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Heart rate fluctuations occur in the low-frequency range (<0.1 Hz) probed in functional magnetic resonance imaging (fMRI) studies of resting-state functional connectivity and most fMRI block paradigms and may be related to low-frequency blood-oxygenation-level-dependent (BOLD) signal fluctuations. To investigate this hypothesis, temporal correlations(More)
The ability to detect brain anatomy and pathophysiology with MRI is limited by the contrast-to-noise ratio (CNR), which depends on the contrast mechanism used and the spatial resolution. In this work, we show that in MRI of the human brain, large improvements in contrast to noise in high-resolution images are possible by exploiting the MRI signal phase at(More)
Recent blood oxygenation level dependent functional MRI (BOLD fMRI) studies of the human brain have shown that in the absence of external stimuli, activity persists in the form of distinct patterns of temporally correlated signal fluctuations. In this work, we investigated the spontaneous BOLD signal fluctuations during states of reduced consciousness such(More)
Functional magnetic resonance imaging (fMRI) is a potential paradigm shift in psychiatric neuroimaging. The technique provides individual, rather than group-averaged, functional neuroimaging data, but subtle methodological confounds represent unique challenges for psychiatric research. As an exemplar of the unique potential and problems of fMRI, we present(More)
Functional magnetic resonance imaging (fMRI) is a tool for mapping brain function that utilizes neuronal activity-induced changes in blood oxygenation. An efficient three-dimensional fMRI method is presented for imaging brain activity on conventional, widely available, 1.5-T scanners, without additional hardware. This approach uses large magnetic(More)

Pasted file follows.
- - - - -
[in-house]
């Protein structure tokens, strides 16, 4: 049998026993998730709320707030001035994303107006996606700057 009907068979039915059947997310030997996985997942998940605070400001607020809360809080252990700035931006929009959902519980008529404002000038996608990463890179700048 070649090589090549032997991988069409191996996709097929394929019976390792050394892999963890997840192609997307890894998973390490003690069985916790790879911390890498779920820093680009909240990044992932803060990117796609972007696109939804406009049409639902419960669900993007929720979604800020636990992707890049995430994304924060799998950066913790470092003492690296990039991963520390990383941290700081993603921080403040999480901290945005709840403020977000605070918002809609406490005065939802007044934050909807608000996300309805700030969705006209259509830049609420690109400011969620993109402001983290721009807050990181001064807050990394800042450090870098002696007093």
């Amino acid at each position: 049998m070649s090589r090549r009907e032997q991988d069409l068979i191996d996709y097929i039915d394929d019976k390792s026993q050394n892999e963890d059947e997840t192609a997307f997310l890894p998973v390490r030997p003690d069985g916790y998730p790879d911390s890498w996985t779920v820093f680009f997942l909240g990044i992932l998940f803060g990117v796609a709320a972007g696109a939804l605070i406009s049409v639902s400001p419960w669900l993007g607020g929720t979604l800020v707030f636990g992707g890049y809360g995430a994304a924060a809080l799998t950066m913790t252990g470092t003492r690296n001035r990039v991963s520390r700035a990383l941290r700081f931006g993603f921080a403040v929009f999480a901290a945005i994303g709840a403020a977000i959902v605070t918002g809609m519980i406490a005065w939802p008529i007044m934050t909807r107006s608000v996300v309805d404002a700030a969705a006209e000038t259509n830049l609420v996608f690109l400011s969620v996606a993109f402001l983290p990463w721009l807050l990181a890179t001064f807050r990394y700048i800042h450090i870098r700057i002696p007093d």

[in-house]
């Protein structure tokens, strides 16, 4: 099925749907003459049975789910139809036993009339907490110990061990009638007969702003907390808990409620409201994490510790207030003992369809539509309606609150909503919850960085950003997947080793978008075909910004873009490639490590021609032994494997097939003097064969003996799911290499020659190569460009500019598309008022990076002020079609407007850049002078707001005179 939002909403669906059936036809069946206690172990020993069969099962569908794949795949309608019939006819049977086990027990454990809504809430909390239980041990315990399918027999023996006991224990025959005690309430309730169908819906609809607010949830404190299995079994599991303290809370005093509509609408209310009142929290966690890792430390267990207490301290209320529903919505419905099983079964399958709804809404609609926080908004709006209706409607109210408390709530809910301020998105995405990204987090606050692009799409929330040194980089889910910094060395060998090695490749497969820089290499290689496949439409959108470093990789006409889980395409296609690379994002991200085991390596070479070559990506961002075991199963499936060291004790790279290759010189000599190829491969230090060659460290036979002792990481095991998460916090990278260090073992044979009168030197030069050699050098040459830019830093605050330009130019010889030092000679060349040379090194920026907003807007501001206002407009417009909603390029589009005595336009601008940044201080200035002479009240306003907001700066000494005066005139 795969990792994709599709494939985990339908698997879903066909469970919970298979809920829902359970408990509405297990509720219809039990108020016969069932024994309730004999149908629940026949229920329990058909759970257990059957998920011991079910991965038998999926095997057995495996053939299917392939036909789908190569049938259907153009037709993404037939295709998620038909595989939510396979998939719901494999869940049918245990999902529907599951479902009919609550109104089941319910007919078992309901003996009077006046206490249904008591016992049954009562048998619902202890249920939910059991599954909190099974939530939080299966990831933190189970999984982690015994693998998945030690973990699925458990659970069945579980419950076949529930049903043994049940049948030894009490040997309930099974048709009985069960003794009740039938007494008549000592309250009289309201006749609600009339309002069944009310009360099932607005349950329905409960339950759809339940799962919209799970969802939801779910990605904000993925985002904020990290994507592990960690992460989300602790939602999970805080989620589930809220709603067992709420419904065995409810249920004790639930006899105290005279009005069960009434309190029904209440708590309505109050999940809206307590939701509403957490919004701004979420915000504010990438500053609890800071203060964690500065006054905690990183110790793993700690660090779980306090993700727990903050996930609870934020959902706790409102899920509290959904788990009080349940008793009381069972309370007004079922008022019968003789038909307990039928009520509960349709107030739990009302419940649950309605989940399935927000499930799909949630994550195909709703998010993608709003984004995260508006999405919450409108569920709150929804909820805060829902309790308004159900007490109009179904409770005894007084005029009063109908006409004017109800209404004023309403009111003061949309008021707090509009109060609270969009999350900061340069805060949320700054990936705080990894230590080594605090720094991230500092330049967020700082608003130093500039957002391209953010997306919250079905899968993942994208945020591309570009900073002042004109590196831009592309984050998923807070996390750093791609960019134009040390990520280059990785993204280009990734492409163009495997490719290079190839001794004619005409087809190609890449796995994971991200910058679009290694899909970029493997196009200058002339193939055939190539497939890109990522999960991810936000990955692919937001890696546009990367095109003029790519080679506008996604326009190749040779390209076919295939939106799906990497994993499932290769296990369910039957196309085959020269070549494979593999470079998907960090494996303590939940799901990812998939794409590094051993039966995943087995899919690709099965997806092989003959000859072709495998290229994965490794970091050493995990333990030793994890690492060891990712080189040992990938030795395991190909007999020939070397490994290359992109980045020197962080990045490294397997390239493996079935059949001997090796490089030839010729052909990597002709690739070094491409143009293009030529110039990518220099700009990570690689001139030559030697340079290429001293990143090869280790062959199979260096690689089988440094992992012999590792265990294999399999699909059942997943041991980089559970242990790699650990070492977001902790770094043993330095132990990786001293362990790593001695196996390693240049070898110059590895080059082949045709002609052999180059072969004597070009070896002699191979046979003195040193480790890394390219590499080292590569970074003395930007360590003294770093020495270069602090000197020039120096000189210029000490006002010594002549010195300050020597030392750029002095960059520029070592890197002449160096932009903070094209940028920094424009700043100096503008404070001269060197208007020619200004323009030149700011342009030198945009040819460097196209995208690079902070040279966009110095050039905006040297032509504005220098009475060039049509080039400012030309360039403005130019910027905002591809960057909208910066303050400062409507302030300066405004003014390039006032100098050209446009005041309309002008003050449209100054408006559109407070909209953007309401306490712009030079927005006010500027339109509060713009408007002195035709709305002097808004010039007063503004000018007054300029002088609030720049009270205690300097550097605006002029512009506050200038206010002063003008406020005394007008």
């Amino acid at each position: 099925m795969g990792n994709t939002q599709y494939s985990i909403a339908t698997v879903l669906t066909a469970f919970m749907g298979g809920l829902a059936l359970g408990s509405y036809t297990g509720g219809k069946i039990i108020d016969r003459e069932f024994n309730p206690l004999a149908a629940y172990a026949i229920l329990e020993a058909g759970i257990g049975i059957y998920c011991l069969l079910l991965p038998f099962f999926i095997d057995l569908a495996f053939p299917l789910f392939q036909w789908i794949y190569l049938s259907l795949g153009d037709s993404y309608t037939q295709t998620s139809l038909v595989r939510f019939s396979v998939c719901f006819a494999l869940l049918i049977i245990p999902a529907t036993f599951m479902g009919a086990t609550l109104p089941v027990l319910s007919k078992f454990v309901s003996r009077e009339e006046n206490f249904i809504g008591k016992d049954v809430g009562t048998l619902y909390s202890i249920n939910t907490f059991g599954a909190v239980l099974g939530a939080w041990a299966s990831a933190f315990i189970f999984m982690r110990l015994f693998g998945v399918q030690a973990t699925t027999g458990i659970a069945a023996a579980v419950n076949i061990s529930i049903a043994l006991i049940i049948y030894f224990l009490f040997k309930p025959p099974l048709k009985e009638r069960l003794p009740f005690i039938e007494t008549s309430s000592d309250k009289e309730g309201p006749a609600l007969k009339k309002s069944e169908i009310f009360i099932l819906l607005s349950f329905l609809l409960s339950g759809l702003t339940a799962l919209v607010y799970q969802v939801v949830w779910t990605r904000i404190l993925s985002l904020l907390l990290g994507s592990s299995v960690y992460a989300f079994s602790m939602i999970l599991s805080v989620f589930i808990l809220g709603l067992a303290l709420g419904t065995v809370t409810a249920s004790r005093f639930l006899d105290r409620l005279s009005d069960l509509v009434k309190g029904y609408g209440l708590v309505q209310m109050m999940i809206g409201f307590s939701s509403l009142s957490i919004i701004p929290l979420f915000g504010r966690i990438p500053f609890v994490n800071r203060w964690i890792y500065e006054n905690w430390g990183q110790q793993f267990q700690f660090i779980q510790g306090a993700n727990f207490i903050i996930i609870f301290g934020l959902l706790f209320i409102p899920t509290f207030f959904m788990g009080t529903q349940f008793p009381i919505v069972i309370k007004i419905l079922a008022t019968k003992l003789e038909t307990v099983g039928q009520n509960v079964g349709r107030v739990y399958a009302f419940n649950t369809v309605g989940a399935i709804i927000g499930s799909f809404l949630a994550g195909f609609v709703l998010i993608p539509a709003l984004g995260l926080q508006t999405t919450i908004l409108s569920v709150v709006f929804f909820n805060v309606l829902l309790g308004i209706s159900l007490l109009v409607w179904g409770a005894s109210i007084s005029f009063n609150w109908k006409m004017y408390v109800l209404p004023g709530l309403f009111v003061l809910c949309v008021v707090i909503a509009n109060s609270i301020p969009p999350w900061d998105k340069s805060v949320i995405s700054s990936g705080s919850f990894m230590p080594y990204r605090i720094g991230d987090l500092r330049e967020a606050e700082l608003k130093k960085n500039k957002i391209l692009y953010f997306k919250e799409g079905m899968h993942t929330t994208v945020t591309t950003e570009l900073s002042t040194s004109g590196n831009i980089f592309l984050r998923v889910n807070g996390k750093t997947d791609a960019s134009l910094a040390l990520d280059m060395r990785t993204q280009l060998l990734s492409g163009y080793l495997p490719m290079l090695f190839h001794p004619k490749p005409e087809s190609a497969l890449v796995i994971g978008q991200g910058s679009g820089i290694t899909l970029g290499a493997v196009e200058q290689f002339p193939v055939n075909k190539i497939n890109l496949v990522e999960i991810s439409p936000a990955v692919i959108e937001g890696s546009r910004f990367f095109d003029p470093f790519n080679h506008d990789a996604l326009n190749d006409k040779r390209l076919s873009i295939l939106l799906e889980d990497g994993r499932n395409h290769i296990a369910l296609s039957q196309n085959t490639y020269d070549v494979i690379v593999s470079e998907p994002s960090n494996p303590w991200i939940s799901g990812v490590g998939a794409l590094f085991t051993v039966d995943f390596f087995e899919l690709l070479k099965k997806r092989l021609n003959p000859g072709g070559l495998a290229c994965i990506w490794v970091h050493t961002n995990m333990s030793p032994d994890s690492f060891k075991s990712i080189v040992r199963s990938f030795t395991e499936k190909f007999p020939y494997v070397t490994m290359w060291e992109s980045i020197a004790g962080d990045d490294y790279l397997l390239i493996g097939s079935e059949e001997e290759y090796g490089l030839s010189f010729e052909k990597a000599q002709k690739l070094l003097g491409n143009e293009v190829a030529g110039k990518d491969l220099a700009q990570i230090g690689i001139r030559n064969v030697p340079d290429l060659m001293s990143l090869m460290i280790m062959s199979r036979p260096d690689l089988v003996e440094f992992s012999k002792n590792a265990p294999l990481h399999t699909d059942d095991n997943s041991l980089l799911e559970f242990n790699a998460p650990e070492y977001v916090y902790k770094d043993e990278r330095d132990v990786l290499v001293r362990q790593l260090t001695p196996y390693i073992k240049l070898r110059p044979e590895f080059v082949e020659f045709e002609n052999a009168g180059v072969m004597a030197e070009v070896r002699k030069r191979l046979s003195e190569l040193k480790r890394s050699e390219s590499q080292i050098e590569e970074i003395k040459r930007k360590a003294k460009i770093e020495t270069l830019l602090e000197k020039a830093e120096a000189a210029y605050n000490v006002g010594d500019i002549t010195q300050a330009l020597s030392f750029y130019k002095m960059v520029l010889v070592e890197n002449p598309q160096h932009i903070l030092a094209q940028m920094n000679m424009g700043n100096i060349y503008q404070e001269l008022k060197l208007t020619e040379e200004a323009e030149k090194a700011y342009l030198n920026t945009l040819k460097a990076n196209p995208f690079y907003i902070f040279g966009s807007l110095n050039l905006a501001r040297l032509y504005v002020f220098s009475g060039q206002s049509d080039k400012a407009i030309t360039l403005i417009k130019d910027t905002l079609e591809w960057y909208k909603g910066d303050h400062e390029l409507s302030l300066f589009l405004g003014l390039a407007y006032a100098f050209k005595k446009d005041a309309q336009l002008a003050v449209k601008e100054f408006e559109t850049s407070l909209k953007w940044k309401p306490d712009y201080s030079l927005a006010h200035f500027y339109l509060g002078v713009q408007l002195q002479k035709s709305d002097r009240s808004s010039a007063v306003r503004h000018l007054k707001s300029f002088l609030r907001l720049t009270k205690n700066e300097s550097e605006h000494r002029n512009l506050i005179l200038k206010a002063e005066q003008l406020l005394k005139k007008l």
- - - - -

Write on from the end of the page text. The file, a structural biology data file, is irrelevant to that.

Signal fluctuations in functional magnetic resonance imaging (fMRI) can result from a number of sources that may have a neuronal, physiologic or instrumental origin. To determine the relative contribution of these sources, we recorded physiological (respiration and cardiac) signals simultaneously with fMRI in human volunteers at rest with their eyes closed.(More)
Recent advances in high-field MRI have dramatically improved the visualization of human brain anatomy in vivo. Most notably, in cortical gray matter, strong contrast variations have been observed that appear to reflect the local laminar architecture. This contrast has been attributed to subtle variations in the magnetic properties of brain tissue, possibly(More)
Recent advances in high-field (>or=7 T) MRI have made it possible to study the fine structure of the human brain at the level of fiber bundles and cortical layers. In particular, techniques aimed at detecting MRI resonance frequency shifts originating from local variation in magnetic susceptibility and other sources have greatly improved the visualization(More)
PURPOSE To investigate the sensitivity dependence of BOLD functional imaging on MRI acquisition parameters in motor stimulation experiments using a finger tapping paradigm. MATERIALS AND METHODS Gradient-echo echo-planar fMRI experiments were performed at 1.5 T and 3.0 T with varying acquisition echo time and bandwidth, and with a 4 mm isotropic voxel(More)
Recent in vivo MRI studies at 7.0 T have demonstrated extensive heterogeneity of T(2)* relaxation in white matter of the human brain. In order to study the origin of this heterogeneity, we performed T(2)* measurements at 1.5, 3.0, and 7.0 T in normal volunteers. Formalin-fixed brain tissue specimens were also studied using T(2)*-weighted MRI, histologic(More)